Thursday, November 11, 2010

Lions and lizards were added to our world as we began talking about day 6 of creation.
We are also beginning to populate our world with people. It is a joyful, beautiful creation of which the children should be very proud.

Morah Katie: What type of animals did Hashem create on day 6?
Children: Big ones and small ones.
Morah Katie: Can you tell me more?
Dena: Cows and horses.
Levi: Pigs.
Tori: Hippos.
Levi: Rhinoceroses.
Dena: Elephants.
Tori: Lions.
Morah Katie: You said He made small animals too, what small animals did He make?
Levi: Mice.
Dena: Cats.
Morah Katie: In addition to all the animals He made, who else did Hashem create on day 6?
Everyone: PEOPLE!!!

Having created all the animal life, we began to talk about the different types of animals.
We separated the animals into two major groups, those that have skeletons with backbones, and those who do not have backbones.
We sat and curved our backs, and reached to feel our spine.
Morah Katie: What do you feel?
Levi: Bones
Morah Katie: Yes, our spine, or backbone. People and animals with backbones are called vertebrates. Do bugs have backbones? Does a bee or a ladybug?
Dena: NO!
Morah Katie: Does a jellyfish?
Levi: NO!
Morah Katie: An animal without a backbone is called an invertebrate.

Tori and Dena are making animals and playdough and deciding if they have backbones.
We then looked at our world and talked about all the vertebrates and invertebrates we created. We will continue to compare the similarities and differences of animals in our world over the next few weeks.

At our Peace Makers circle, we talked about the gentle giraffe. The giraffe has the largest heart for a land animal.
We talked about heart shapes and what they symbolize.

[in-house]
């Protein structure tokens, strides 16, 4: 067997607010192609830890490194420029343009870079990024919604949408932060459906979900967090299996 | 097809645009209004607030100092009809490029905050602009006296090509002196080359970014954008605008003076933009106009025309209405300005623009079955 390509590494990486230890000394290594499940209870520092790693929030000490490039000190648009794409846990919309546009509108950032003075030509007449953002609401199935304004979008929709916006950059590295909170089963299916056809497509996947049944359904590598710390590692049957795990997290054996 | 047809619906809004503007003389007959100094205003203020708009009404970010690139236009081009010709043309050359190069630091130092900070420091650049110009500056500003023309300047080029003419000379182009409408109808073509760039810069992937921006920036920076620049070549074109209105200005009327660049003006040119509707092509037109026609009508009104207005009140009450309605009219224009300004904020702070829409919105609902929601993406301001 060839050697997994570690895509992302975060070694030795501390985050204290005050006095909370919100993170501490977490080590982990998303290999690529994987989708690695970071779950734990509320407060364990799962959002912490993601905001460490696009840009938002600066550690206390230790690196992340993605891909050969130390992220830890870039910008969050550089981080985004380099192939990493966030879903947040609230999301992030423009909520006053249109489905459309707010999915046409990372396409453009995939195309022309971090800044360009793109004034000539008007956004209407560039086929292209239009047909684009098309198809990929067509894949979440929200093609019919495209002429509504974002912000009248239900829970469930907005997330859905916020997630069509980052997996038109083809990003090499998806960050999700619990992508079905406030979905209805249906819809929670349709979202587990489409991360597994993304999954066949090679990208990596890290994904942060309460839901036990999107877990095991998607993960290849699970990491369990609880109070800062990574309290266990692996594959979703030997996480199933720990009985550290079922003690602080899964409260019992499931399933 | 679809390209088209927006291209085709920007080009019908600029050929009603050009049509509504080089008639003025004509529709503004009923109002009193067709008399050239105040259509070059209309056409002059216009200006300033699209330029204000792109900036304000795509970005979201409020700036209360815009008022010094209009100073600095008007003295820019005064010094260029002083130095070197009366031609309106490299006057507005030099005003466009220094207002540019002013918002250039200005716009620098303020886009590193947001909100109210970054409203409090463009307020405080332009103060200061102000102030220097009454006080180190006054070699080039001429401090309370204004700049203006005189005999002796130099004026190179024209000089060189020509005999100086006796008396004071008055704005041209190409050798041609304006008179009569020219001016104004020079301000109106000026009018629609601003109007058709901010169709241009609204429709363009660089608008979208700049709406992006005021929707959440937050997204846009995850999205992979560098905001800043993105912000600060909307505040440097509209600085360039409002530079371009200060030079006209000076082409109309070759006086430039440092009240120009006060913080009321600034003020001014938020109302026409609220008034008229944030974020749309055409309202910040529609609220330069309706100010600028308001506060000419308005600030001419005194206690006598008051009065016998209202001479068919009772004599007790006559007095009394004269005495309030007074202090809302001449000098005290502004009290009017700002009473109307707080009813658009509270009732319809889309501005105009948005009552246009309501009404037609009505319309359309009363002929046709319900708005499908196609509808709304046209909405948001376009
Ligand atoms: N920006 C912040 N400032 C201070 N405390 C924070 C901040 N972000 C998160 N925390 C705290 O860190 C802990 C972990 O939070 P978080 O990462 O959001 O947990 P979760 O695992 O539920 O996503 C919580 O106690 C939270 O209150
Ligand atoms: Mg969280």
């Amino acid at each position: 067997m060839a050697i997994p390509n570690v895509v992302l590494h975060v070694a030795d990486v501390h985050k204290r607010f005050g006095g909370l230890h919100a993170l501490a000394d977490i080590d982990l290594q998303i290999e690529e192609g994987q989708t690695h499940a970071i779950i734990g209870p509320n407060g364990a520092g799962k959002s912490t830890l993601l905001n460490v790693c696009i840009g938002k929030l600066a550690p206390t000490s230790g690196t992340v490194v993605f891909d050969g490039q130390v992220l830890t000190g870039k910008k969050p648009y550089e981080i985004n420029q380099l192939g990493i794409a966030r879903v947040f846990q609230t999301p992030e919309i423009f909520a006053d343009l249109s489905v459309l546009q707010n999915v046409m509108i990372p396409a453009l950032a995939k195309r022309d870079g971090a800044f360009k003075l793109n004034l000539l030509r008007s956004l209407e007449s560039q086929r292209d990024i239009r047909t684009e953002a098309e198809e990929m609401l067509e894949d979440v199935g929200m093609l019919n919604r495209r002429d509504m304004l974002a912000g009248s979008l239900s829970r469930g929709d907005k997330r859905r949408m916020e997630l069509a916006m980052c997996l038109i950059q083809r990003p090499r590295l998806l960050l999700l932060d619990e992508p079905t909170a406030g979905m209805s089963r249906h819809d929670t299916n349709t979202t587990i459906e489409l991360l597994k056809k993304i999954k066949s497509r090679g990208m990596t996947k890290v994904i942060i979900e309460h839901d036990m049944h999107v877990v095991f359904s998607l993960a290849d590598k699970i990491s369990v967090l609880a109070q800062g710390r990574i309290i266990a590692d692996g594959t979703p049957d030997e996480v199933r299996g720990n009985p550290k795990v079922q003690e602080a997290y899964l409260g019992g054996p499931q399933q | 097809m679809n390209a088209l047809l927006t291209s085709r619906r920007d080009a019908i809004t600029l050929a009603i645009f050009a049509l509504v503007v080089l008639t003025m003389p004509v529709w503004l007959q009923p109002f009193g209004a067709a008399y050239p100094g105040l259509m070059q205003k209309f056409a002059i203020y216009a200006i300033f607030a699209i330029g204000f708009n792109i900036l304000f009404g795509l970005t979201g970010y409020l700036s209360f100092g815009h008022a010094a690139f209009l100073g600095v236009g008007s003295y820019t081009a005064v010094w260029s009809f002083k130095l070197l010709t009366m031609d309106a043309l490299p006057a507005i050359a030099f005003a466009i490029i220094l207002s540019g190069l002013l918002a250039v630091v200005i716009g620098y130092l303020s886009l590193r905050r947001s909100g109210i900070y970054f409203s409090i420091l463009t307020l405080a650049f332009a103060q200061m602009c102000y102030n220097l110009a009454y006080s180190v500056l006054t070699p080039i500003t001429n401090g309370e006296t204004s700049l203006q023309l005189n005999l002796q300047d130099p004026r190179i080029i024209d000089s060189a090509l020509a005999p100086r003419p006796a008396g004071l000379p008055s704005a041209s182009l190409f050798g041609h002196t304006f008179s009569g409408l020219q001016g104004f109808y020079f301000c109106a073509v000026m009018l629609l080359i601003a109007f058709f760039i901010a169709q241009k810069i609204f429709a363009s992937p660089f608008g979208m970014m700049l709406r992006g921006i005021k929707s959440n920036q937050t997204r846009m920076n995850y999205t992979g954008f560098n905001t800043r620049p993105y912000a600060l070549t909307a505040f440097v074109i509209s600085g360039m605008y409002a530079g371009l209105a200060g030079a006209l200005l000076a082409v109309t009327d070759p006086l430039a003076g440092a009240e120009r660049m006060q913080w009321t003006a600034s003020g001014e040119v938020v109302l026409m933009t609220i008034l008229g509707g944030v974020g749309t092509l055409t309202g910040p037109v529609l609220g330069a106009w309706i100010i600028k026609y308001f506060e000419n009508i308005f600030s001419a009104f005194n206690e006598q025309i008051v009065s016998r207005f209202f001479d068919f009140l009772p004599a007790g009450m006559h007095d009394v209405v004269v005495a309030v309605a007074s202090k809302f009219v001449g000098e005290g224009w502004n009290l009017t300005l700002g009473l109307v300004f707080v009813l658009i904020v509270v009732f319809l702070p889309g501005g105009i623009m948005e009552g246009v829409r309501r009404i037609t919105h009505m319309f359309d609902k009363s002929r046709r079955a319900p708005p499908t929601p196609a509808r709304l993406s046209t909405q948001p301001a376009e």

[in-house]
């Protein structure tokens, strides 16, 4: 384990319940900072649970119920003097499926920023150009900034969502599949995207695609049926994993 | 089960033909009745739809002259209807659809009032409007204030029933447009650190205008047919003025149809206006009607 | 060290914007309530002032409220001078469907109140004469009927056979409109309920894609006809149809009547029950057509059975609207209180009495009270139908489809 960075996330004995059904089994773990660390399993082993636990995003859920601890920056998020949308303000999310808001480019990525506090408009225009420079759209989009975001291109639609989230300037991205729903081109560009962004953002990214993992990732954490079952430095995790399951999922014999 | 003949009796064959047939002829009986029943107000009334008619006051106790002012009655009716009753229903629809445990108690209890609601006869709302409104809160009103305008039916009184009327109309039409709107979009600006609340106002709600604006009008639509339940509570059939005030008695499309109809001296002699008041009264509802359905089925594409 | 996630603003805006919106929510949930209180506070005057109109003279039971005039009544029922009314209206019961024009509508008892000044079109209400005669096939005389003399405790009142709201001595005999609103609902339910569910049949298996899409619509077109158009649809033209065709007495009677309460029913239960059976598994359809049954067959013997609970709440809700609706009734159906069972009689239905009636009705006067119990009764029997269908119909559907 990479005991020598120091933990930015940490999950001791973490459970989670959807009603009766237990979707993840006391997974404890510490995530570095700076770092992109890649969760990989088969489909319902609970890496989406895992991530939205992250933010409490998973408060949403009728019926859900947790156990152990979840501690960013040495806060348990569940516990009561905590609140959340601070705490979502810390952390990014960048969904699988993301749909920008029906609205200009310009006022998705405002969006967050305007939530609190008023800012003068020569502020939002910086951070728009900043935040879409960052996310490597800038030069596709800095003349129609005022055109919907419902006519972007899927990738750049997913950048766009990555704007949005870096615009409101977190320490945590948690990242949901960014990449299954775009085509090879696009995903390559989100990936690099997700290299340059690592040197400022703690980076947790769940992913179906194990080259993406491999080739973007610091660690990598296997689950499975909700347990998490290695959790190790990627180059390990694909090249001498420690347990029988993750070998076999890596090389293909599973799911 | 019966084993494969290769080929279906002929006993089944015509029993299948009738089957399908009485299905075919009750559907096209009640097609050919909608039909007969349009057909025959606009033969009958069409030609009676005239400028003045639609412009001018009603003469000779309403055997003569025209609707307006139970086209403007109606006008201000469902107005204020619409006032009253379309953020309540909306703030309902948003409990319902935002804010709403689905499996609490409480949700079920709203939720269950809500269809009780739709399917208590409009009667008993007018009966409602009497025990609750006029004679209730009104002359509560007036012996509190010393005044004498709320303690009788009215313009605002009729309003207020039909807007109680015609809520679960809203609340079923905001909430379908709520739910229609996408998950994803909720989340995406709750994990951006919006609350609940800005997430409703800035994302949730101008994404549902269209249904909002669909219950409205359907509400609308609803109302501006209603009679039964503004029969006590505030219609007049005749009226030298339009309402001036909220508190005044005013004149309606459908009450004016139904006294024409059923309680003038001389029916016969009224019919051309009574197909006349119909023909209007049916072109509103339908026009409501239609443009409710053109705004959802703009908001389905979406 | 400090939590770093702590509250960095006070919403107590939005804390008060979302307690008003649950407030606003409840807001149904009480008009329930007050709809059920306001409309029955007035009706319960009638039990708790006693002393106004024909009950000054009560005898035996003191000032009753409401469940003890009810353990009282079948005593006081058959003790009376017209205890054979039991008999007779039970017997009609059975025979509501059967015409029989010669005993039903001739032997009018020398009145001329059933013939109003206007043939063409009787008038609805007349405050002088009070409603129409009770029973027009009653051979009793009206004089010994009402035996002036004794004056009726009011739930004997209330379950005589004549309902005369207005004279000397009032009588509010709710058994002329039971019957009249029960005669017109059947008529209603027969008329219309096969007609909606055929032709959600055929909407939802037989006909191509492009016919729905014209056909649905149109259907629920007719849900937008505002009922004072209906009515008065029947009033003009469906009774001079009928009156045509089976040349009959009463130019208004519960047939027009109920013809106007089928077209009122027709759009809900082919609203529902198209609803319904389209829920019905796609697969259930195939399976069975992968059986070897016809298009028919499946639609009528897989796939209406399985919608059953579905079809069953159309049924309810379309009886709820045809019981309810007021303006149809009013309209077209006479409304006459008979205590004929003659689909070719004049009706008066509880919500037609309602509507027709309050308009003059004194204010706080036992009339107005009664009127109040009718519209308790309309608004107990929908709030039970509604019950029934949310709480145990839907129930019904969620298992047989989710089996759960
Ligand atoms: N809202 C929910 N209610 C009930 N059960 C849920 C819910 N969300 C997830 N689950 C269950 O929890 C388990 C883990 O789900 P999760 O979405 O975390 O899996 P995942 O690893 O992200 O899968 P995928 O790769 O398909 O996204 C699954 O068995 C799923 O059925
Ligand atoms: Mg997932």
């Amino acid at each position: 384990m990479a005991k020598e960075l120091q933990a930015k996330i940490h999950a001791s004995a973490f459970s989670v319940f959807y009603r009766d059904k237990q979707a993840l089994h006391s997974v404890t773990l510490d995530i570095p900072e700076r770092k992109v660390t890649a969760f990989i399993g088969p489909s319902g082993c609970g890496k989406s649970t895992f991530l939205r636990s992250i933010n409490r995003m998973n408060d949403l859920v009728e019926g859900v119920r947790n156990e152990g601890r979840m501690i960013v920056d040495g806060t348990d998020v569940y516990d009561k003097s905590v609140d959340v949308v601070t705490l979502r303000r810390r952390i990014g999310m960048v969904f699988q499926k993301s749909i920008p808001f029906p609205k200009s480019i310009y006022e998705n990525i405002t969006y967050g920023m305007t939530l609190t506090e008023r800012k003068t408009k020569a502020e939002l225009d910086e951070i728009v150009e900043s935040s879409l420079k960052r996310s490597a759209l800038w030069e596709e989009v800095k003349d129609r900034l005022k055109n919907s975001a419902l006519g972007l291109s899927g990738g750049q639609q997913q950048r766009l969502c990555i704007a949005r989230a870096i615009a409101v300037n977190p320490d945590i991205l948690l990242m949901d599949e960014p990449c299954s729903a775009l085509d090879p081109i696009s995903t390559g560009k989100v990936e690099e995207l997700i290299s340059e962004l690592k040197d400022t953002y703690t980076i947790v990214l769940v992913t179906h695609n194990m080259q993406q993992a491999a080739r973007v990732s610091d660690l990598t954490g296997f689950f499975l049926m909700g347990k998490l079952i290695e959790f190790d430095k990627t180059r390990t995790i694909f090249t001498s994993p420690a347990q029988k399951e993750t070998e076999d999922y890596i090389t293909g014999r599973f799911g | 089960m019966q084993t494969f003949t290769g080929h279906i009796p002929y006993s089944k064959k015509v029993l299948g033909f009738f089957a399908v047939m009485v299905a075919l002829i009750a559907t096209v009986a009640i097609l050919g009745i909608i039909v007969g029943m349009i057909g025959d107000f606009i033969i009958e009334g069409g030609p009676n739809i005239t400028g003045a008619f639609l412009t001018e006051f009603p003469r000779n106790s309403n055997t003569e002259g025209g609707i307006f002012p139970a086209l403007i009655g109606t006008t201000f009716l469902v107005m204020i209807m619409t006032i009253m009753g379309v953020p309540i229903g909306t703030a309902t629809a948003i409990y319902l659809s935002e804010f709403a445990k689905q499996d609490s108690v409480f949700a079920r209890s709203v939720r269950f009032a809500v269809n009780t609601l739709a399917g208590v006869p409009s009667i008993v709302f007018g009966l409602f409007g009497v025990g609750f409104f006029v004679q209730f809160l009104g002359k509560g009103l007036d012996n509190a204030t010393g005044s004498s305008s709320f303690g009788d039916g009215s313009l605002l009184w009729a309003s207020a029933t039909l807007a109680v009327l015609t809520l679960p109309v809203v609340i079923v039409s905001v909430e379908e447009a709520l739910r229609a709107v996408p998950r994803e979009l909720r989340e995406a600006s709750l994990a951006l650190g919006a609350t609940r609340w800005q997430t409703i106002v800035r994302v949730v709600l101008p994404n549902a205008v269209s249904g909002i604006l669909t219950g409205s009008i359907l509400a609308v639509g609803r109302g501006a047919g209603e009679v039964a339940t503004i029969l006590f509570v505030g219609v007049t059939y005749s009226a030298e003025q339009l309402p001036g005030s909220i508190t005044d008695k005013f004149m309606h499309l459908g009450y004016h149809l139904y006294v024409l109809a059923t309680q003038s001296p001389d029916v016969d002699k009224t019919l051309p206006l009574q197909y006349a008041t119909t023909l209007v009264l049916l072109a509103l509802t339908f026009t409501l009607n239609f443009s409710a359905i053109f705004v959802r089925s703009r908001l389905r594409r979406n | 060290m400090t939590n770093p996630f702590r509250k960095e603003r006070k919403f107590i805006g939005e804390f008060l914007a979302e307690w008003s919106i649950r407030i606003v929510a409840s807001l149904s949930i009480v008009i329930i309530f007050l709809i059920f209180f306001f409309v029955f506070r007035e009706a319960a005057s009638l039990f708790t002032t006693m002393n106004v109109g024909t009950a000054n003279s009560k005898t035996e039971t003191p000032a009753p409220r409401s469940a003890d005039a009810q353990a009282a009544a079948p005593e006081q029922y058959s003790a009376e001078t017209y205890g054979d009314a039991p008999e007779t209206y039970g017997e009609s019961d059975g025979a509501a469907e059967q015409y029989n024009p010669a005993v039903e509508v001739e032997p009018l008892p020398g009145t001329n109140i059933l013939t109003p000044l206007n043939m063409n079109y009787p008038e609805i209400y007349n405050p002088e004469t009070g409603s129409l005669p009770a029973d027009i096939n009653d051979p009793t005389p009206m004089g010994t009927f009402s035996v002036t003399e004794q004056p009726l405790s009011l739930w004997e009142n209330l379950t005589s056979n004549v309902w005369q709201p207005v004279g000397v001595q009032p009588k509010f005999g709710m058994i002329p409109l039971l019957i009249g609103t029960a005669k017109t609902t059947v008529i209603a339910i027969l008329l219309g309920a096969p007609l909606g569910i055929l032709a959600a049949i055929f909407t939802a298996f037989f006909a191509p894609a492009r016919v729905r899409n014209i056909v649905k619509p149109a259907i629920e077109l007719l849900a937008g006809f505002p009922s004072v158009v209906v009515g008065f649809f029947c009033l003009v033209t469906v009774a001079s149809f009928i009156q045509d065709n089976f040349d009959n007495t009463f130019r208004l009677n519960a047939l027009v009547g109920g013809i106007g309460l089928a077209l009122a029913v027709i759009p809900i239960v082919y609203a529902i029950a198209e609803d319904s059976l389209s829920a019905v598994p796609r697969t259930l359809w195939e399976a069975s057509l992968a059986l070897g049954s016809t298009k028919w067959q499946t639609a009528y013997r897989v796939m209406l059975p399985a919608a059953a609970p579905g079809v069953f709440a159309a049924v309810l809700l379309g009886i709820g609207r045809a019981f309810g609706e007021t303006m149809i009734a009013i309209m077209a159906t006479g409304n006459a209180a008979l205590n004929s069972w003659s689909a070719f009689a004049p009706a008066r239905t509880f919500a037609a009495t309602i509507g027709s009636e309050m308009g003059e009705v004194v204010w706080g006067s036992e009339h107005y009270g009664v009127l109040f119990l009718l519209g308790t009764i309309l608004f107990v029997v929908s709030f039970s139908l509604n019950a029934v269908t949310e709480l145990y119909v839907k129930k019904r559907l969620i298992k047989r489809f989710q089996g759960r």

Morah Katie: If someone draws or paints you a heart, what are they trying to say to you?
Dena: Love
Morah Katie: What would it sound like to speak with love, to speak from your heart?
Levi: Nice manners and kind words.
Morah Katie: Jackals are important animals in our world, but they sound harsh and rough on the ears when they make their sounds. How do you feel when someone is harsh with you, or yells at you?
Levi: Not good, I don't like it.
Morah Katie: Would you perfer someone to speak kindly, speaking like a giraffe with a big heart?
Dena: Yes!

We talked about using "giraffe speak" (if they could talk) when solving our problems. Giraffes would use gentle, kind words. Giraffes would begin sentences with "I feel_____, when _______ happens. Please _______."

We took the opportunity to play pretend and practice using our giraffe speak when Morah Katie suddenly got very cranky and behaved like a mannerless jackal!
Levi was reading a book and Morah Katie just grabbed it!! Levi spoke using kind words and asked for it back.
Levi: Morah Katie, I feel mad you took my book, can I have it back?

However, that didn't stop Morah Katie from grabbing the rooster puppet from Kian! And then tickling him with it! Even though Kian didn't want to be tickled.
Fortunately, Kian remembered to speak from his heart and asked Morah Katie to stop.
Kian: (Modeled by Morah Katie, and Kian repeated it) Morah Katie, please stop.

Daniel used giraffe speak to let Morah Katie know knocking down blocks is not nice.